Word exporter ui Figure 2: Word exporter ui

I know that the UI is ugly, but at least you an interactively

  1. Specify your server and connect, it will ask you for credentials
  2. Choose a team project
  3. Specify the folder that contains all templates
  4. Select one of the template
  5. Have a stupid UI to populate template parameters
  6. Press a button and generate the export

In this last version I’ve also made some fixes: especially for image retrieval. The problem with image as attachment is that if you are on-premise you have probably a Network Credentials, while if you are in Azure DevOps you have a completely different set of credentials. A special method check if the current _tfsCollection has a NetworkCredentials with a valid UserName, if not it will return null.

 1
 2
 3
 4
 5
 6
 7
 8
 9
10
11
12
13
public ICredentials GetCredentials()
{
    if (_tfsCollection.Credentials is NetworkCredential nc)
    {
        if (String.IsNullOrEmpty(nc.UserName))
        {
            //we are not authenticated with network credentials, probably we used a token
            return null;
        }
    }

    return _tfsCollection.Credentials;
}

Now depending on the result of the above method, we can choose to retrieve the image with NeworkCredential, or use API otherwise.

 1
 2
 3
 4
 5
 6
 7
 8
 9
10
11
12
13
14
15
16
17
18
19
20
21
22
23
24
25
26
27
28
var serverCredentials = ConnectionManager.Instance.GetCredentials();
string fileName = match.Groups["fileName"].Value;
extension = Path.GetExtension(fileName).Trim('.');
downloadedAttachment = Path.GetTempFileName() + "." + extension;

if (serverCredentials != null)
{
    using (var client = new WebClient())
    {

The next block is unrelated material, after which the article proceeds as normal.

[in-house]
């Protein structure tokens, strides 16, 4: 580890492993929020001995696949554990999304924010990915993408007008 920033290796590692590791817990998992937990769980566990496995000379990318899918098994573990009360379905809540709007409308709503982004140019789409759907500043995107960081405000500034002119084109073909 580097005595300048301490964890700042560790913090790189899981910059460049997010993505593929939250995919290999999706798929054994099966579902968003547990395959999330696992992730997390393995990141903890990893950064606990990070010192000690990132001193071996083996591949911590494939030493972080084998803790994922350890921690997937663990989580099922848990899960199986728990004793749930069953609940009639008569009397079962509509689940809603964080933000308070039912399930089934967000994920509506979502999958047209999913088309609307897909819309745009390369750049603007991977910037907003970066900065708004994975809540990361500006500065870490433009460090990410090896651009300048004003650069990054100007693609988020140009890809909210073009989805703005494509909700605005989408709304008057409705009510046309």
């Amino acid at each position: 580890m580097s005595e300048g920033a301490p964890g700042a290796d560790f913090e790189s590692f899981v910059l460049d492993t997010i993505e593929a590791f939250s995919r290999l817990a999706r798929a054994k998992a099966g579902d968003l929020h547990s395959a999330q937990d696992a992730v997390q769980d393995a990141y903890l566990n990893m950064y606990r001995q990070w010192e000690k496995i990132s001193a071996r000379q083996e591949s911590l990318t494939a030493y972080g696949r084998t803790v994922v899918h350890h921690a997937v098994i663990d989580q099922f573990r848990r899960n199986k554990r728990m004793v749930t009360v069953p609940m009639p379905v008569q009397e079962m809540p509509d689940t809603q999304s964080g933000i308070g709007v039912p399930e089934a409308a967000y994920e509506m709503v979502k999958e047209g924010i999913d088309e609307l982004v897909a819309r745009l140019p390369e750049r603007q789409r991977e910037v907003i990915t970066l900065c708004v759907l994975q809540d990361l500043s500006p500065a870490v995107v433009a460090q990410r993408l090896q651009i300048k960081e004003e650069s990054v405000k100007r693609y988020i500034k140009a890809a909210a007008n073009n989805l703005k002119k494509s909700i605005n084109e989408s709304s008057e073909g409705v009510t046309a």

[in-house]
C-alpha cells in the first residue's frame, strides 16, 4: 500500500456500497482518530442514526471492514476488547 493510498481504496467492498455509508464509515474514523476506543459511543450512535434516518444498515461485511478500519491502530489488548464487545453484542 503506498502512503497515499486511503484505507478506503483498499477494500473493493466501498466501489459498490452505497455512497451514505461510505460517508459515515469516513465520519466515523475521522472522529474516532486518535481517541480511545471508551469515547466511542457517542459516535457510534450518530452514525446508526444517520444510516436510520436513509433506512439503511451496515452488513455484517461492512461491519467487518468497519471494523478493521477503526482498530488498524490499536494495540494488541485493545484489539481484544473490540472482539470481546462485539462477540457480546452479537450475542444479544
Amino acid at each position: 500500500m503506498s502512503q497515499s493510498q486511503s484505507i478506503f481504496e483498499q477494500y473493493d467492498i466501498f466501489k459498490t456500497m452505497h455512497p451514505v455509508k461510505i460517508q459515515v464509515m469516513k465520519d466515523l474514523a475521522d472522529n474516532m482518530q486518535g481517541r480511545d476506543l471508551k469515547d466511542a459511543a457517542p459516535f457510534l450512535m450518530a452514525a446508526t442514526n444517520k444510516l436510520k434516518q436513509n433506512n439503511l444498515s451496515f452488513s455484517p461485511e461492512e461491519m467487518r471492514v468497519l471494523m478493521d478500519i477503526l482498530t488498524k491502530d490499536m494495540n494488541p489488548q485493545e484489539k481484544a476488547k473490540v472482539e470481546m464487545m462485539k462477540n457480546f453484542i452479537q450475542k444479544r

client.Credentials = serverCredentials;
        client.DownloadFile(src, downloadedAttachment);
    }
}
else
{
    //download with standard client
    var fileId = match.Groups["fileId"].Value;
    using (var fs = new FileStream(downloadedAttachment, FileMode.Create))
    {
        var downloadStream = ConnectionManager.Instance
            .WorkItemTrackingHttpClient
            .GetAttachmentContentAsync(new Guid(fileId), fileName, download: true).Result;
        using (downloadStream)
        {
            downloadStream.CopyTo(fs);
        }
    }
}

This is needed to handle both on-premise TFS (azure devops server) and Azure DevOps standard accounts. Probably using the API for both environment could be a solution, for this version I prefer using a direct Network call for on-premise installation.

Another noticeable fix is checking for real WorkItem field type to correctly identify all html field (acceptance criteria, etc) and correctly create an HtmlSubstitution to generate a Word with formatted HTML content. I’ve also fixed content encoding to avoid weird chars in HTML content.

1
2
3
4
if (field.FieldDefinition.FieldType == FieldType.Html)
{
    return new HtmlSubstitution(field.WorkItem.GenerateHtmlForWordEmbedding(field.Value.ToString(), Registry.Options.NormalizeFontInDescription));
}

Given these two fixes this little utils is now ready to be used to export Work Item data in a nice Formatted Word file.

Gian Maria.

comments powered by Disqus